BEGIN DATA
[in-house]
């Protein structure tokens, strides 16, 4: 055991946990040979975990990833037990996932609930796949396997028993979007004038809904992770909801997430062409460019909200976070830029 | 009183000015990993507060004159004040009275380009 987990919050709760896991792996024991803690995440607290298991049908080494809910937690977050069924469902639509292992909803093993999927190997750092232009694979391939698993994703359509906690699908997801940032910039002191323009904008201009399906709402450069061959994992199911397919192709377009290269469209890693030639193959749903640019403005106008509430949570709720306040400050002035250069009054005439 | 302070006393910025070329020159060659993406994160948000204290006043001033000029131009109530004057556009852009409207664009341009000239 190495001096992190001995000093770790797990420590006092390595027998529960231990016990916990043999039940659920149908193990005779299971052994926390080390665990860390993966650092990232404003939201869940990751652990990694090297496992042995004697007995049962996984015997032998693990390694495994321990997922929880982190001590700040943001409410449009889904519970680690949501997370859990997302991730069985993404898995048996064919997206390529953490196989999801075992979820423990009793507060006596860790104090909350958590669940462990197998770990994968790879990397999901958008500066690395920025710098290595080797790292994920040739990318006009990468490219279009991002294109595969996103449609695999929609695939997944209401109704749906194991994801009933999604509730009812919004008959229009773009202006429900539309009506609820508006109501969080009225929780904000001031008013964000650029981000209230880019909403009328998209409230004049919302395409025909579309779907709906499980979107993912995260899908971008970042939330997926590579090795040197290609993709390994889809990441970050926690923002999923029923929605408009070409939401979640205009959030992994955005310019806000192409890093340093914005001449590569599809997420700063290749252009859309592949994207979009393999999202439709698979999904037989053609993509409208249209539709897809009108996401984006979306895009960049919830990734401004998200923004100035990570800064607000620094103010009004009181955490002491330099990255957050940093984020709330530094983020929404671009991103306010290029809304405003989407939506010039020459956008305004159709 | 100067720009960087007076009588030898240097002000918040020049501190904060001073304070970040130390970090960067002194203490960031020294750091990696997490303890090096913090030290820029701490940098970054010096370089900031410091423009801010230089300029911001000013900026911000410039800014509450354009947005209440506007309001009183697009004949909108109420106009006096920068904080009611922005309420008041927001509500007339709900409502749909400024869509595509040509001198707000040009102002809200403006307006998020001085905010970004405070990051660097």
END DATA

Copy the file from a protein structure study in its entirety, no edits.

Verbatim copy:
[in-house]
């Protein structure tokens, strides 16, 4: 055991946990040979975990990833037990996932609930796949396997028993979007004038809904992770909801997430062409460019909200976070830029 | 009183000015990993507060004159004040009275380009 987990919050709760896991792996024991803690995440607290298991049908080494809910937690977050069924469902639509292992909803093993999927190997750092232009694979391939698993994703359509906690699908997801940032910039002191323009904008201009399906709402450069061959994992199911397919192709377009290269469209890693030639193959749903640019403005106008509430949570709720306040400050002035250069009054005439 | 302070006393910025070329020159060659993406994160948000204290006043001033000029131009109530004057556009852009409207664009341009000239 190495001096992190001995000093770790797990420590006092390595027998529960231990016990916990043999039940659920149908193990005779299971052994926390080390665990860390993966650092990232404003939201869940990751652990990694090297496992042995004697007995049962996984015997032998693990390694495994321990997922929880982190001590700040943001409410449009889904519970680690949501997370859990997302991730069985993404898995048996064919997206390529953490196989999801075992979820423990009793507060006596860790104090909350958590669940462990197998770990994968790879990397999901958008500066690395920025710098290595080797790292994920040739990318006009990468490219279009991002294109595969996103449609695999929609695939997944209401109704749906194991994801009933999604509730009812919004008959229009773009202006429900539309009506609820508006109501969080009225929780904000001031008013964000650029981000209230880019909403009328998209409230004049919302395409025909579309779907709906499980979107993912995260899908971008970042939330997926590579090795040197290609993709390994889809990441970050926690923002999923029923929605408009070409939401979640205009959030992994955005310019806000192409890093340093914005001449590569599809997420700063290749252009859309592949994207979009393999999202439709698979999904037989053609993509409208249209539709897809009108996401984006979306895009960049919830990734401004998200923004100035990570800064607000620094103010009004009181955490002491330099990255957050940093984020709330530094983020929404671009991103306010290029809304405003989407939506010039020459956008305004159709 | 100067720009960087007076009588030898240097002000918040020049501190904060001073304070970040130390970090960067002194203490960031020294750091990696997490303890090096913090030290820029701490940098970054010096370089900031410091423009801010230089300029911001000013900026911000410039800014509450354009947005209440506007309001009183697009004949909108109420106009006096920068904080009611922005309420008041927001509500007339709900409502749909400024869509595509040509001198707000040009102002809200403006307006998020001085905010970004405070990051660097």